Cape Town - President Jacob Zuma issued a sober warning in his state of the nation address on Thursday that South Africa needs a superlative effort, and unity between all sectors, to turn the economy around and create jobs.
A flu-ridden Zuma said it was a fact that the country would miss the target of creating 11 million jobs by 2030 - as set out in the National Development Plan - unless the economy grew threefold.
"In my last meeting with the business community, the sector indicated that for the economy to grow three-fold we must remove certain obstacles," he said.
"We will engage business, labour, and other social partners in pursuit of solutions. No single force acting individually can achieve the objectives we have set for ourselves," he said.
It was widely expected that the president would use his speech as a rallying call to implement the plan, and his leadership victory at the Mangaung conference two months ago to try to get different elements in the political spectrum to converge behind it.
Zuma termed the plan - which is the vision of the country for the next 20 years - a roadmap to creating an equal and just country.
He said its planned outcomes, from access to basic services to safety to employment, had recently been hampered by global economic woes, and he warned that these were not about to go away.
The achievement of these goals had proven to be difficult in the recent past, due the global economic recession.
The crisis in the eurozone affected South Africa's economy as this was its major trading partner, accounting for around 21% of exports.
"Our GDP growth is expected to average at 2.5% , down from 3.1% in the previous year. We need growth rates in excess of five percent to create more jobs," he said.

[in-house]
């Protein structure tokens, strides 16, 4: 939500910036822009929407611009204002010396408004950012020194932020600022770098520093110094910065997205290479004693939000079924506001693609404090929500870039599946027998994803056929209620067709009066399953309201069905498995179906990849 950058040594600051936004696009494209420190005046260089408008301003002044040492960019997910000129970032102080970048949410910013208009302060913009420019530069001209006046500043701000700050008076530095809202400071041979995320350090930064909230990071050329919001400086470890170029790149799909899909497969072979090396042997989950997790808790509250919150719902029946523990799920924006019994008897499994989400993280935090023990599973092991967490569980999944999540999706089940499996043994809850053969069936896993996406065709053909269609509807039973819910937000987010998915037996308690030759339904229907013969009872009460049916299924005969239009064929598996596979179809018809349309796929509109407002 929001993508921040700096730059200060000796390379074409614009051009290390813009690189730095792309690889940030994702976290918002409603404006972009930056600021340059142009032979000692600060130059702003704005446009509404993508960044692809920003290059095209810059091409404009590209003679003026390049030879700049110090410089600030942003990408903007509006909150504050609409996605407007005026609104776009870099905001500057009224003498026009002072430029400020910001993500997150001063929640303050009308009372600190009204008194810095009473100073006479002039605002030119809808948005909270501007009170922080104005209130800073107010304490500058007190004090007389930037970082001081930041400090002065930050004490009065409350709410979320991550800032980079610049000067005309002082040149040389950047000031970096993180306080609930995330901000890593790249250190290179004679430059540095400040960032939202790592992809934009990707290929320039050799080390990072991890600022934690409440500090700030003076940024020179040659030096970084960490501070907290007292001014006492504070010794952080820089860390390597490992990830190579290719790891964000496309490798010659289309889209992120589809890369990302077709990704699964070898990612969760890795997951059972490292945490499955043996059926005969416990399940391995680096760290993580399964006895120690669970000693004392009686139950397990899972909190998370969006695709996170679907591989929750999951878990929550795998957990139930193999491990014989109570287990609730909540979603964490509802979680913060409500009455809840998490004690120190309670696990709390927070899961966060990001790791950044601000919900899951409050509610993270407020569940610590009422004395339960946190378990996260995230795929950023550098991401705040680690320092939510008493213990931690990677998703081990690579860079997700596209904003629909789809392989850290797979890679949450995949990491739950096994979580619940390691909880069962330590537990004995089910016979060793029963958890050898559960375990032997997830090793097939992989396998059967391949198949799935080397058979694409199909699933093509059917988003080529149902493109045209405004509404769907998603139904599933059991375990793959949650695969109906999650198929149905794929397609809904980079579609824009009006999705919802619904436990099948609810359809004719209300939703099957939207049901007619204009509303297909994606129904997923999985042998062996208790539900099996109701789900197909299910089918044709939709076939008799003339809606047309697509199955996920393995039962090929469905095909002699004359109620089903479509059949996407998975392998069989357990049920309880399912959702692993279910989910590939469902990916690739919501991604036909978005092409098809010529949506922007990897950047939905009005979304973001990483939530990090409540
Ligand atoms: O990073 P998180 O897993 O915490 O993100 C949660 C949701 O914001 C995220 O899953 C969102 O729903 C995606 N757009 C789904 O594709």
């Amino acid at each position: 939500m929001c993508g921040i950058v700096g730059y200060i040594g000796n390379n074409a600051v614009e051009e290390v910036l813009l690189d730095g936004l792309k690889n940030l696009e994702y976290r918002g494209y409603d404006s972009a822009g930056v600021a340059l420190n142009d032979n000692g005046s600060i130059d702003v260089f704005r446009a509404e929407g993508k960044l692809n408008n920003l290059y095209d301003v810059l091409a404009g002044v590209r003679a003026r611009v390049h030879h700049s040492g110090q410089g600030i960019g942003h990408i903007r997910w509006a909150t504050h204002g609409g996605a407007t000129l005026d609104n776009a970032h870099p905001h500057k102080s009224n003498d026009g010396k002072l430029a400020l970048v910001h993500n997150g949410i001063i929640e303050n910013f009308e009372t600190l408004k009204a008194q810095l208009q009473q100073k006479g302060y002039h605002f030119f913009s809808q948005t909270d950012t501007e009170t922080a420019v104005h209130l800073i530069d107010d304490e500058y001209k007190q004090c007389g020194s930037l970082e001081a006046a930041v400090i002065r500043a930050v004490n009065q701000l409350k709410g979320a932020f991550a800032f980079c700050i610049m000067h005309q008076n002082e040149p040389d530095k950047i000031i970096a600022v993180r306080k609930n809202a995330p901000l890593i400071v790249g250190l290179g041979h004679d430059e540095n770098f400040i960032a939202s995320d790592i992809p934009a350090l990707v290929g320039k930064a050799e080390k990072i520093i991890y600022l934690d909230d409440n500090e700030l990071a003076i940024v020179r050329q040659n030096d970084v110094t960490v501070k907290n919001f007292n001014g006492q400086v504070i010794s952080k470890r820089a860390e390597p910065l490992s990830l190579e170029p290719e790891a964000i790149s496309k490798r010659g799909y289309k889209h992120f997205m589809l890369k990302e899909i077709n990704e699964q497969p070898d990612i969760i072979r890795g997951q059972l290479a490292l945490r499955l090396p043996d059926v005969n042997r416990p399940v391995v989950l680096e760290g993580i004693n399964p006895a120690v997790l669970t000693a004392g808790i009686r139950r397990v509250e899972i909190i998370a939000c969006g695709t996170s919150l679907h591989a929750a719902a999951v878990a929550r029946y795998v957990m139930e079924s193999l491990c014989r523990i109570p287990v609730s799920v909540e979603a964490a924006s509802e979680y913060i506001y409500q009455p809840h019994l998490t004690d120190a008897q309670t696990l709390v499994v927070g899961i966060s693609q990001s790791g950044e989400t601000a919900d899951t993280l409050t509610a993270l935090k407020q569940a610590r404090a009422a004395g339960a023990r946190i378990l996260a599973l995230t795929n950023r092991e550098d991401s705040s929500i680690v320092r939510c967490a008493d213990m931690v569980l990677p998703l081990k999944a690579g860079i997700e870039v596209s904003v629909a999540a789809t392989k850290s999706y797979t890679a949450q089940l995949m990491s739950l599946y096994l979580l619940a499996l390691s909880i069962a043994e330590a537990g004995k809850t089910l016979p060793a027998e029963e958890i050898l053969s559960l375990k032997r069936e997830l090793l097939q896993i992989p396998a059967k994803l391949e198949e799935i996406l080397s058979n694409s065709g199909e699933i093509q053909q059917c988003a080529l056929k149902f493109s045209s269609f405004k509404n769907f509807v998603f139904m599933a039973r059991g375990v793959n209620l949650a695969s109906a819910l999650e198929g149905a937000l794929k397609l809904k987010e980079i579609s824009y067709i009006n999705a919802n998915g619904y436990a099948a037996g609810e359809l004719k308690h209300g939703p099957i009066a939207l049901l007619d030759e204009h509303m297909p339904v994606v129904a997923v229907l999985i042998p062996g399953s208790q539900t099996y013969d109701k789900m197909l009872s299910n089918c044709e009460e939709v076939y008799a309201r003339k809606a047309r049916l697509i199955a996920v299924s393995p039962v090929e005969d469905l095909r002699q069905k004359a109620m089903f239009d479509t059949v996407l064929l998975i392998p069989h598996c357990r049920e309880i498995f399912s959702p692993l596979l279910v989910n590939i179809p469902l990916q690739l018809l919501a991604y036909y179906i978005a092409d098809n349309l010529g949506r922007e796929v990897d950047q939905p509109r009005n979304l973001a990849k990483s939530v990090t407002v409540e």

Zuma confirmed that mining taxes would be reviewed as part of a wider study on the suitability of South Africa's tax regime, but said he believed policy certainty had been brought to the sector by the decision in Mangaung to abandon the nationalisation debate.
Referring to the Marikana shooting, the president said he believed labour stability had been secured in the Rustenburg region.
He returned to the event later in his speech to announce that the police and justice department had been instructed to deal with violent protest as a priority.
"Courts will be allocated to deal with such cases on a prioritised roll. The law must be enforced and it must be seen to be enforced, fairly effectively and expeditiously."
Zuma took a tough stance on crime, singling out the rape and murder of Anene Booysen, and called for a concerted effort to end violence against women.
"The brutality and cruelty meted out to defenceless women is unacceptable and has no place in our country," he said.